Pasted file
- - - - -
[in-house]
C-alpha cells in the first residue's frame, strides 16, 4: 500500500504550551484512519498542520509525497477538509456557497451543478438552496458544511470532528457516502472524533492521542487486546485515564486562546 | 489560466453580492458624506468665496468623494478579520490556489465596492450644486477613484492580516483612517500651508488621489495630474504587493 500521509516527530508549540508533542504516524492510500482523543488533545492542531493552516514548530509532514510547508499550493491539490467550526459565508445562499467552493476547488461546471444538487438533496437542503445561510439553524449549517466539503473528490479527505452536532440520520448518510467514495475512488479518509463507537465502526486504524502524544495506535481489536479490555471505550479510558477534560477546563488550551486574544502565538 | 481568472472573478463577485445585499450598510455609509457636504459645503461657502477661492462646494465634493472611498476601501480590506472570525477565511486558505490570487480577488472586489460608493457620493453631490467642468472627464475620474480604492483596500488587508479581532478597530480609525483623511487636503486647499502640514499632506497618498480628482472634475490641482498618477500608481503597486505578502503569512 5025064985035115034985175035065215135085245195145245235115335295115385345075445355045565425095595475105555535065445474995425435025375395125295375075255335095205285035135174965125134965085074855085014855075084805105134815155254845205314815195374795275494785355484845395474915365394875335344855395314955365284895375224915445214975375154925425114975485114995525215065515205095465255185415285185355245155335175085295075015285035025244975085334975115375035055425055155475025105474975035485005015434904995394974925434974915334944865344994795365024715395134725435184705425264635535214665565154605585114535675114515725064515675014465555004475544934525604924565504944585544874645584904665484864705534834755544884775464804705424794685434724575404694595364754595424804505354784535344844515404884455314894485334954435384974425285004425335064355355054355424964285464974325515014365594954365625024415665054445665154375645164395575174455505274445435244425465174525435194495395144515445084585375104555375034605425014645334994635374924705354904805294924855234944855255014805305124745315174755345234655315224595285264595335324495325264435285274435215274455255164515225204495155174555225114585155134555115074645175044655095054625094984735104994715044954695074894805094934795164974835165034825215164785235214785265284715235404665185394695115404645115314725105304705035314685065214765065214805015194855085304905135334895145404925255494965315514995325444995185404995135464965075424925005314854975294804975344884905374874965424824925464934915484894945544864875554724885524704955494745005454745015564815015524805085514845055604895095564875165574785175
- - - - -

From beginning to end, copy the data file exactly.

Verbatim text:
[in-house]
C-alpha cells in the first residue's frame, strides 16, 4: 500500500504550551484512519498542520509525497477538509456557497451543478438552496458544511470532528457516502472524533492521542487486546485515564486562546 | 489560466453580492458624506468665496468623494478579520490556489465596492450644486477613484492580516483612517500651508488621489495630474504587493 500521509516527530508549540508533542504516524492510500482523543488533545492542531493552516514548530509532514510547508499550493491539490467550526459565508445562499467552493476547488461546471444538487438533496437542503445561510439553524449549517466539503473528490479527505452536532440520520448518510467514495475512488479518509463507537465502526486504524502524544495506535481489536479490555471505550479510558477534560477546563488550551486574544502565538 | 481568472472573478463577485445585499450598510455609509457636504459645503461657502477661492462646494465634493472611498476601501480590506472570525477565511486558505490570487480577488472586489460608493457620493453631490467642468472627464475620474480604492483596500488587508479581532478597530480609525483623511487636503486647499502640514499632506497618498480628482472634475490641482498618477500608481503597486505578502503569512 5025064985035115034985175035065215135085245195145245235115335295115385345075445355045565425095595475105555535065445474995425435025375395125295375075255335095205285035135174965125134965085074855085014855075084805105134815155254845205314815195374795275494785355484845395474915365394875335344855395314955365284895375224915445214975375154925425114975485114995525215065515205095465255185415285185355245155335175085295075015285035025244975085334975115375035055425055155475025105474975035485005015434904995394974925434974915334944865344994795365024715395134725435184705425264635535214665565154605585114535675114515725064515675014465555004475544934525604924565504944585544874645584904665484864705534834755544884775464804705424794685434724575404694595364754595424804505354784535344844515404884455314894485334954435384974425285004425335064355355054355424964285464974325515014365594954365625024415665054445665154375645164395575174455505274445435244425465174525435194495395144515445084585375104555375034605425014645334994635374924705354904805294924855234944855255014805305124745315174755345234655315224595285264595335324495325264435285274435215274455255164515225204495155174555225114585155134555115074645175044655095054625094984735104994715044954695074894805094934795164974835165034825215164785235214785265284715235404665185394695115404645115314725105304705035314685065214765065214805015194855085304905135334895145404925255494965315514995325444995185404995135464965075424925005314854975294804975344884905374874965424824925464934915484894945544864875554724885524704955494745005454745015564815015524805085514845055604895095564875165574785175